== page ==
Lens selection is critical for Chaos photography.
Much of what I call the inspirational photography in this genre is often made with simple focal lengths, either slightly wide or normal (i.e. 28mm, 35mm, 50mm lenses on 35mm cameras). Rarely do you see a lot of this work done with extreme wide angles and extreme telephotos.
These lens choices also force an intimacy with your subjects in terms of your position to them. It’s much tougher to hide when you’re using a wide or a normal focal length lens, as is possible when using long zooms or telephotos.
When you’ve become really disciplined using one, two or three focal lengths, you begin to see the world taking place on the stage for those lenses. You get comfortable framing with the the imaginary lines of those focal lengths.
Zooms are popular and can be useful tools, though I find that primes often help photographers hone their vision especially when learning. It forces you to move to frame, rather than zoom to frame.
I know for me when using zooms I have to be very disciplined to not just zoom out when I should be moving my feet to frame. In fact, I try to use the zoom like a prime and determine the focal length I want to use, set it on the zoom and then move to frame but not zoom unless I absolutely must (especially with a zoom such as the 24-70mm; less so with a long lens such as the 70-200mm).
Metering light which then translates to a great exposure is critical especially in fast-moving situations.
I find that using an old school incident meter is great in this area. It allows me to dial in the exposure so that helps exposure consistency from frame to frame. Even if you only use an external meter for a while as you learn the patterns of lighting, I think it can be extremely useful.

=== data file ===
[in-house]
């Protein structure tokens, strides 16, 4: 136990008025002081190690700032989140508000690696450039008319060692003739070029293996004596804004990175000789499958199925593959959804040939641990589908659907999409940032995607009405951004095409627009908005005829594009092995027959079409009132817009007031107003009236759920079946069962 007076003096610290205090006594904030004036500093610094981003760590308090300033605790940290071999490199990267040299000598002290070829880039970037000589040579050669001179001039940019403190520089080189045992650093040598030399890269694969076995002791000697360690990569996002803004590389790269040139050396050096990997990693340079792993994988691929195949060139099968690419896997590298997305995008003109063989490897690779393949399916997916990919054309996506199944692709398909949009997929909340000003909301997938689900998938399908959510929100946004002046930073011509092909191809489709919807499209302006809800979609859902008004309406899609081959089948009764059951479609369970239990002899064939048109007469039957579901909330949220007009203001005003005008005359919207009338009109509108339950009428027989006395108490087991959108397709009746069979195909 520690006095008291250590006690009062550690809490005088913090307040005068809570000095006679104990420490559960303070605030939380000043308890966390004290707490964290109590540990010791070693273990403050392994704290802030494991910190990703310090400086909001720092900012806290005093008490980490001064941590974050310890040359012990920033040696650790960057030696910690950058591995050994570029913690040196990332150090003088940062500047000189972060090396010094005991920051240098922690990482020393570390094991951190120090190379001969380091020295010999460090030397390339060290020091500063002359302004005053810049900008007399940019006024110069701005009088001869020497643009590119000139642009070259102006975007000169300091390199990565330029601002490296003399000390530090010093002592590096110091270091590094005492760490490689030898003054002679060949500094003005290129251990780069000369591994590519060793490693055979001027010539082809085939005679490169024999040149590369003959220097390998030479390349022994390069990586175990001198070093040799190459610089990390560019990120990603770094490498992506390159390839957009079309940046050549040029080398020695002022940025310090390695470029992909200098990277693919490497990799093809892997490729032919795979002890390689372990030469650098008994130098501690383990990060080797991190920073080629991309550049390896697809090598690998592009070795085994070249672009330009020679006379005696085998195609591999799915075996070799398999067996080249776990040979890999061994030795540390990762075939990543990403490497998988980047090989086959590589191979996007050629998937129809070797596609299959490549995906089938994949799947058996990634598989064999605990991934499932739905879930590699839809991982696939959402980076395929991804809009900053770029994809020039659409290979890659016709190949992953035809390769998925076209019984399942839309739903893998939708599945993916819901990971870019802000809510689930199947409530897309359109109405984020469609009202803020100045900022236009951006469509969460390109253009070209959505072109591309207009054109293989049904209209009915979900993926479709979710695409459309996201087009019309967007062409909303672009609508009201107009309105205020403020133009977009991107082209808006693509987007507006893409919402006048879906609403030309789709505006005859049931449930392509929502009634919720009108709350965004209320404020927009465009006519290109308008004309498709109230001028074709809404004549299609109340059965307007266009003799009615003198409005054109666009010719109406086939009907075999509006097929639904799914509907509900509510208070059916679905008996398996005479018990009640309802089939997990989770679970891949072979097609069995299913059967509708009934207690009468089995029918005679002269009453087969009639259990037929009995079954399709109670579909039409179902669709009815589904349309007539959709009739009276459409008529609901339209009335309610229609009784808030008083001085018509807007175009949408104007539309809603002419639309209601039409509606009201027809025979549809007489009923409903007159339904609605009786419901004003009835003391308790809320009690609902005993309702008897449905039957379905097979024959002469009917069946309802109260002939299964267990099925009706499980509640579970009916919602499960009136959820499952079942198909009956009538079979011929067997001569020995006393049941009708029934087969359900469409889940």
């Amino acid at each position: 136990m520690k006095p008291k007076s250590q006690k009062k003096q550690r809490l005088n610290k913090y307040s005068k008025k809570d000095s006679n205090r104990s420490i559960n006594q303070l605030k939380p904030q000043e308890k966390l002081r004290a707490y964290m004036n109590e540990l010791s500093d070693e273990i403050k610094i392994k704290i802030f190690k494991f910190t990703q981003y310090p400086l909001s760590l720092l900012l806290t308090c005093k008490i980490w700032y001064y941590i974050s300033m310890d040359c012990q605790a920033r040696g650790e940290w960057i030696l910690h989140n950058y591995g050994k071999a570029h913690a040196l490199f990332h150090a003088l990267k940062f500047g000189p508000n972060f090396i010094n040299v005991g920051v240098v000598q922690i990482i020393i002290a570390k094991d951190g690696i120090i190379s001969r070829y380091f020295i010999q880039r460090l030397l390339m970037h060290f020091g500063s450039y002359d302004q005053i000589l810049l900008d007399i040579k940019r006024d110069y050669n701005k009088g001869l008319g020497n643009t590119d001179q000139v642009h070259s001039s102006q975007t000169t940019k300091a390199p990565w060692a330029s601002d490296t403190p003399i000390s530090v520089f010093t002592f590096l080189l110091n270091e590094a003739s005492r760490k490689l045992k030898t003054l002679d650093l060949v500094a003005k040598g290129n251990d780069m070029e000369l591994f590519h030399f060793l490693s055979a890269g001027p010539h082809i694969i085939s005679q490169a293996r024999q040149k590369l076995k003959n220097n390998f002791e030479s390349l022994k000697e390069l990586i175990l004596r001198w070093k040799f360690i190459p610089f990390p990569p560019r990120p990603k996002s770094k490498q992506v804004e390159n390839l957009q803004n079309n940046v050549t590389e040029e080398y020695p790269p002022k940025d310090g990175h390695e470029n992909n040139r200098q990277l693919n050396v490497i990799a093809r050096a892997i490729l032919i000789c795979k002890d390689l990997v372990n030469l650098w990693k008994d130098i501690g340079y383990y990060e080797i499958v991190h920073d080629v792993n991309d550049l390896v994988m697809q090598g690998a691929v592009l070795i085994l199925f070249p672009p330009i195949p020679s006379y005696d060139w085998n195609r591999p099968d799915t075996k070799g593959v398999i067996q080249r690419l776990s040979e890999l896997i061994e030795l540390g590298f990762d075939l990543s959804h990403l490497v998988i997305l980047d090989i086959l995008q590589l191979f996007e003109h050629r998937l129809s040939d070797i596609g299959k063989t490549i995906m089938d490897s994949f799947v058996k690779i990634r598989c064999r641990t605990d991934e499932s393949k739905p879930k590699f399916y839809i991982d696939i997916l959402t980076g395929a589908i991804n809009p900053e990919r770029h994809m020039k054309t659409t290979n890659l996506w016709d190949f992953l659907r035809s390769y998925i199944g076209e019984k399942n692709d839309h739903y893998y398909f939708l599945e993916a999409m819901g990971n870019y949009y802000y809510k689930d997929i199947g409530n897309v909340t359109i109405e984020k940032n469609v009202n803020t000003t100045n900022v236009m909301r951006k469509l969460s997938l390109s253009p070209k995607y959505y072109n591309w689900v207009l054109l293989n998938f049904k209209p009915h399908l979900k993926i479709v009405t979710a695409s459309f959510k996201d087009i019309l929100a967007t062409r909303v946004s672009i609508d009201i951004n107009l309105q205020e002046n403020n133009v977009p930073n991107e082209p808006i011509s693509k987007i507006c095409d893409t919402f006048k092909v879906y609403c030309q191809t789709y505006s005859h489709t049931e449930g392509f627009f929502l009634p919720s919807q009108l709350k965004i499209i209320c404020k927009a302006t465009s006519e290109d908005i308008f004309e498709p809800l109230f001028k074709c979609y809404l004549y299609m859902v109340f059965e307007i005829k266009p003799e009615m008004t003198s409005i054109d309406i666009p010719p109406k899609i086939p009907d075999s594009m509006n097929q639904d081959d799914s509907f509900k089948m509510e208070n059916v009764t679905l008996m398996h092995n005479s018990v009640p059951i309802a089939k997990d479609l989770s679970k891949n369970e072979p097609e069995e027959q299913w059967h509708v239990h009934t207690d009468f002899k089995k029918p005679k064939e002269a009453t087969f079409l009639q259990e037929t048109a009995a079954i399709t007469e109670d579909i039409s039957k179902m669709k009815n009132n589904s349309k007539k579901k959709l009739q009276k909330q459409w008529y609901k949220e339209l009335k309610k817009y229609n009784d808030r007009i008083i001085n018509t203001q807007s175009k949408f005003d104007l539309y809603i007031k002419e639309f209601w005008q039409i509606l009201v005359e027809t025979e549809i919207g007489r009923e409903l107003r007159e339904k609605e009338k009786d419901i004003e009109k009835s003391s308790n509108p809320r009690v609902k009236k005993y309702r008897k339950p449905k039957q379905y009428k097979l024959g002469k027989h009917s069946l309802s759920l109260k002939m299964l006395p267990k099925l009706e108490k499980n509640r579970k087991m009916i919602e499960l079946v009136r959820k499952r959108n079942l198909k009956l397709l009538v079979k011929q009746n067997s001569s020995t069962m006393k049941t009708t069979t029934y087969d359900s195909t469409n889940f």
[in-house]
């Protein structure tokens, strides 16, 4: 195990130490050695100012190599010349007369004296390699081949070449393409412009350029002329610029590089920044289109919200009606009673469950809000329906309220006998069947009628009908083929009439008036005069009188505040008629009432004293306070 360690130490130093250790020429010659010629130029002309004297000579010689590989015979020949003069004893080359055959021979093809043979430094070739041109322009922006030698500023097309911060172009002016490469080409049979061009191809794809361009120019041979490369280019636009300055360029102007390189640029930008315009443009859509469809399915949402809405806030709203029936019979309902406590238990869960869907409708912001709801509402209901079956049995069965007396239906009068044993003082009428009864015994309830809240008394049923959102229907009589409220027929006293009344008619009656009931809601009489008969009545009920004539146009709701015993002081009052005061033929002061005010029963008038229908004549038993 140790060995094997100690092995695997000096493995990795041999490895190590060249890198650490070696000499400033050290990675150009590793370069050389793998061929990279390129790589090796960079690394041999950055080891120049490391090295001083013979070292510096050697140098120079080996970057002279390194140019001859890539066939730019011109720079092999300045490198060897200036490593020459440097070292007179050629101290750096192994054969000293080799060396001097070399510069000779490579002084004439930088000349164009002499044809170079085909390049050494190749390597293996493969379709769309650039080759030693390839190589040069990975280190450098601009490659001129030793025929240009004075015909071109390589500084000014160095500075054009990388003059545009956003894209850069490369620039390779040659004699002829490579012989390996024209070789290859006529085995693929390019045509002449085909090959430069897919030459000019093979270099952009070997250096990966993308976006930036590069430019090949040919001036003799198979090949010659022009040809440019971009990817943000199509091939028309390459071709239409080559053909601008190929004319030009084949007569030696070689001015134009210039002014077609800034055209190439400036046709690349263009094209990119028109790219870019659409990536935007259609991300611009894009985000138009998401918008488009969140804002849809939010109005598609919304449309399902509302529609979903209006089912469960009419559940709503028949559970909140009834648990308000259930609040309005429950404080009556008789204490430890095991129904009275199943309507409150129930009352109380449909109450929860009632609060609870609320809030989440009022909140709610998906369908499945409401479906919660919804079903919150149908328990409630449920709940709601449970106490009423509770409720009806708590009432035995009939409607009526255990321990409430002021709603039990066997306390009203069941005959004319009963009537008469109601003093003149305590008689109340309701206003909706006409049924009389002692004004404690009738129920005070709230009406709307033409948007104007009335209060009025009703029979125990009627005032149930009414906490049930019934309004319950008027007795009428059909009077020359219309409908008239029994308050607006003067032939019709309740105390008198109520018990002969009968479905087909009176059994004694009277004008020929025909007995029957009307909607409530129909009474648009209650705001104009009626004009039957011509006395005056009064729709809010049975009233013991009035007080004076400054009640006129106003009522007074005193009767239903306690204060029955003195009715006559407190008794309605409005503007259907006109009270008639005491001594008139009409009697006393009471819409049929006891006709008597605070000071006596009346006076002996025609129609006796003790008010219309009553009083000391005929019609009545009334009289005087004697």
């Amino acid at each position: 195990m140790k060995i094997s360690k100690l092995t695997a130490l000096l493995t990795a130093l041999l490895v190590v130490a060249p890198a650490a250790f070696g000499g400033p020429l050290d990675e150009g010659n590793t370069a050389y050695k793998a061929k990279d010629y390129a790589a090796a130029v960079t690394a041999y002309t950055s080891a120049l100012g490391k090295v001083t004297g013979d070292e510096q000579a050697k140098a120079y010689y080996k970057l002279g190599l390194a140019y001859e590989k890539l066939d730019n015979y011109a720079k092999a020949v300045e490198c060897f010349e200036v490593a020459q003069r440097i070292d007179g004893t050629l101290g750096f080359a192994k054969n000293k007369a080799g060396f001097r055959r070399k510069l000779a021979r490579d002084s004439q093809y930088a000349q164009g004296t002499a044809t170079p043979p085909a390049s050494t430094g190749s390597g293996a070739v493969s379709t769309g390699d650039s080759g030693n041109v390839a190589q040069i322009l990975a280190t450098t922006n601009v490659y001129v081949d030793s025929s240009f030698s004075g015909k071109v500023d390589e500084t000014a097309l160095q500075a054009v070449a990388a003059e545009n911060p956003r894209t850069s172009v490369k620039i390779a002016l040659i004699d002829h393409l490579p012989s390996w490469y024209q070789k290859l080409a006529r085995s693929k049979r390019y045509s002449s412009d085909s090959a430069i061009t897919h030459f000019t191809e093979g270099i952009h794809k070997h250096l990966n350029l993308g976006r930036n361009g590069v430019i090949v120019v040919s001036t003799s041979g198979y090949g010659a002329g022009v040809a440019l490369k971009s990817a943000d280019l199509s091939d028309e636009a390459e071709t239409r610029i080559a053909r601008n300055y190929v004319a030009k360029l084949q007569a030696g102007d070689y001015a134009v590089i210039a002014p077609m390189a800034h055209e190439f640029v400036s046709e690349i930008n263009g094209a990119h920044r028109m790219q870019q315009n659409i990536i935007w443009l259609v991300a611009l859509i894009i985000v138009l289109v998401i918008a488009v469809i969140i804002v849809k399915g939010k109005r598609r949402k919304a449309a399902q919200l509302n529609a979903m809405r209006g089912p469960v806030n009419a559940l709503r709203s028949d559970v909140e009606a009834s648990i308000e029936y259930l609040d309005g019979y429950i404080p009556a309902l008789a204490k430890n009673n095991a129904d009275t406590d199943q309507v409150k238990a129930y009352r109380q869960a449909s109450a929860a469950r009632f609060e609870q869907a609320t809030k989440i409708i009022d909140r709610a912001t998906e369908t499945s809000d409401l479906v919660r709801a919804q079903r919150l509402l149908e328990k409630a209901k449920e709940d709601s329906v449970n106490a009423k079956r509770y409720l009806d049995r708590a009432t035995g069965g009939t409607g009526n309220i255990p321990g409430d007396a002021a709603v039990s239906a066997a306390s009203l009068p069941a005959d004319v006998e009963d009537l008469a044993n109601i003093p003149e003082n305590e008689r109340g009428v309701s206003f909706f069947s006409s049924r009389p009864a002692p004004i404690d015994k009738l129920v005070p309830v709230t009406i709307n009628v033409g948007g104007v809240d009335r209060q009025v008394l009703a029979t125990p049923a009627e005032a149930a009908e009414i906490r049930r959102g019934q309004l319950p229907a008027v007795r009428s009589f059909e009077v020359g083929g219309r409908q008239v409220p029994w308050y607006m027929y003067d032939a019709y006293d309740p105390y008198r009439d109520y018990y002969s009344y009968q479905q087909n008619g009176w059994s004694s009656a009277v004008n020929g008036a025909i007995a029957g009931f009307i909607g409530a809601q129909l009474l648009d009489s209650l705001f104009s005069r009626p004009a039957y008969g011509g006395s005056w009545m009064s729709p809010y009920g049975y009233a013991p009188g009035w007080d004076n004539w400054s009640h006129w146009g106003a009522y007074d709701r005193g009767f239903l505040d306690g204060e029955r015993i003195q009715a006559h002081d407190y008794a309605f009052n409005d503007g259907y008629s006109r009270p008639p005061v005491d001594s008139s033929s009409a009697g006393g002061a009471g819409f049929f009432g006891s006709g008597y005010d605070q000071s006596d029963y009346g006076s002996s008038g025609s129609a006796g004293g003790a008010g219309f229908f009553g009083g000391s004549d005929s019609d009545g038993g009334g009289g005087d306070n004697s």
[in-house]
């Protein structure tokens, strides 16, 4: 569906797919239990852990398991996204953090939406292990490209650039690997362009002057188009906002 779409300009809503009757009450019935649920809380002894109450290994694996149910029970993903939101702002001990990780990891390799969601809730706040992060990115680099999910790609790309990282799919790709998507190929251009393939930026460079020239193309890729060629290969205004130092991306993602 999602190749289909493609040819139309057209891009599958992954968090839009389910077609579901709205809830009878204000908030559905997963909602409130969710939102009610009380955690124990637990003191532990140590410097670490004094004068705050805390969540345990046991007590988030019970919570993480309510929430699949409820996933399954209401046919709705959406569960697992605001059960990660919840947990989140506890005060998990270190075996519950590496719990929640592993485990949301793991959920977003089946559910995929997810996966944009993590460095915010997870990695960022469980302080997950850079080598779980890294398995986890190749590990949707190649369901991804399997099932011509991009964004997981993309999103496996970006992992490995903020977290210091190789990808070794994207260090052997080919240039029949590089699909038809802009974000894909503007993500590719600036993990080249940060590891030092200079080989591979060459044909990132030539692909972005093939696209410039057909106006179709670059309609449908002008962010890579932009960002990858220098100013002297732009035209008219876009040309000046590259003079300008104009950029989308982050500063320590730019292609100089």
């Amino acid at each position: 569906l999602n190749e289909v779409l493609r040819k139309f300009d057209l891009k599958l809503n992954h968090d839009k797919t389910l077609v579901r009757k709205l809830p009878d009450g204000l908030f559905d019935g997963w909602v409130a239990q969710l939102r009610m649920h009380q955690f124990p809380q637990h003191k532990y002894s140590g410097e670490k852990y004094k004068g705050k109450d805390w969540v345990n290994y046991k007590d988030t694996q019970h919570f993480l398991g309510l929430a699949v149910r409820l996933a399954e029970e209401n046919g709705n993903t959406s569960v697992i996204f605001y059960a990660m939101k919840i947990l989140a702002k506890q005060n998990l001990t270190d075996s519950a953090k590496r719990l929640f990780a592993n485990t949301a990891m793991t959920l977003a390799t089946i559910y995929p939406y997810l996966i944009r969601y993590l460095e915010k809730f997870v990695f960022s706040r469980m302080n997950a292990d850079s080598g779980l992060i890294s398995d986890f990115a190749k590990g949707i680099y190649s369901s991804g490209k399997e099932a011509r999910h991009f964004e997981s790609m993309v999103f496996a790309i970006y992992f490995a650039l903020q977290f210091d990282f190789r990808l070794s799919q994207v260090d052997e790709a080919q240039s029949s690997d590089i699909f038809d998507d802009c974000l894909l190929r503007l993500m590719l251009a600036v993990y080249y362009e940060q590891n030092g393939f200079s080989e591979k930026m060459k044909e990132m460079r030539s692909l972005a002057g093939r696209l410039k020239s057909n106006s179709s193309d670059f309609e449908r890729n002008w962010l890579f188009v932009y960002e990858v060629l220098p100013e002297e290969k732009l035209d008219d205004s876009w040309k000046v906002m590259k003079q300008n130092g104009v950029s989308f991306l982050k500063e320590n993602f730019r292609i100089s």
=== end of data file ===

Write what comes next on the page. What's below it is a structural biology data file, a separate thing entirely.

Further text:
This gives you one less thing to think about because you’ll know that exposure is handled.
Look at the scene and anticipate what would happen if you change position or your subject’s change position. Think ahead and pre-visualize where the subjects might go can help you successfully handle any change in exposure.
I can’t stress it enough: Exposure is a critical component to successful photography — and especially digital photography.
To paraphrase my instructor, famed National Geographic photographer William Albert Allard: You have to get your exposure dialed in because you’d hate to lose a portfolio photograph due to a lousy exposure.
He was right when he told me (and we were shooting transparency film) as he is today if you’re shooting digital.
What I enjoy most about Chaos photography is that it’s more about capturing life as it happens, as opposed to having it set up by me. It takes more time for this to work, because you have to be able to witness things — having a five minute window with a subject often precludes that and reduces you to do Control work.
I find that life is so much more fascinating and people do much more interesting things than I could ever set up.
I loved to be surprised when looking through the lens and use that as a guide to know if I'm in the presence of an interesting photograph — if it moves me, excites me, or causes an emotional response in me while I'm photographing, it will usually translate in the actual photograph.
Perhaps folks who prefer Control photography are not certain that good or great photos will even materialize therefore they want to ensure that they do.
All I can say from years of experience is to trust that they will — if you have time. Wherever people gather there is a potential for great photographs. And you will often be surprised by the photographs these subjects give you.
The human element makes that happen. The energy from an event makes it happen. You just have to have faith that you’ll see those moments when they happen and using your skills acquired from practice and observation, you’ll be in the right place at the right time.
Knowing how to create nice Control images is a part of the modern photographer’s tool box, no doubt, but I think it should be a piece of the box, not the whole thing.
Practice your observational skills and your technical skills and be prepared to be surprised with the beautiful and incredible chaos that is life and then capture that feeling with your camera.
What kind of photography do you practice? Do you agree or disagree with Paul? Your comments below will create a dialogue that I will welcome here on Tiffinbox. So please take a moment to tell us what is on your mind. We're listening to you!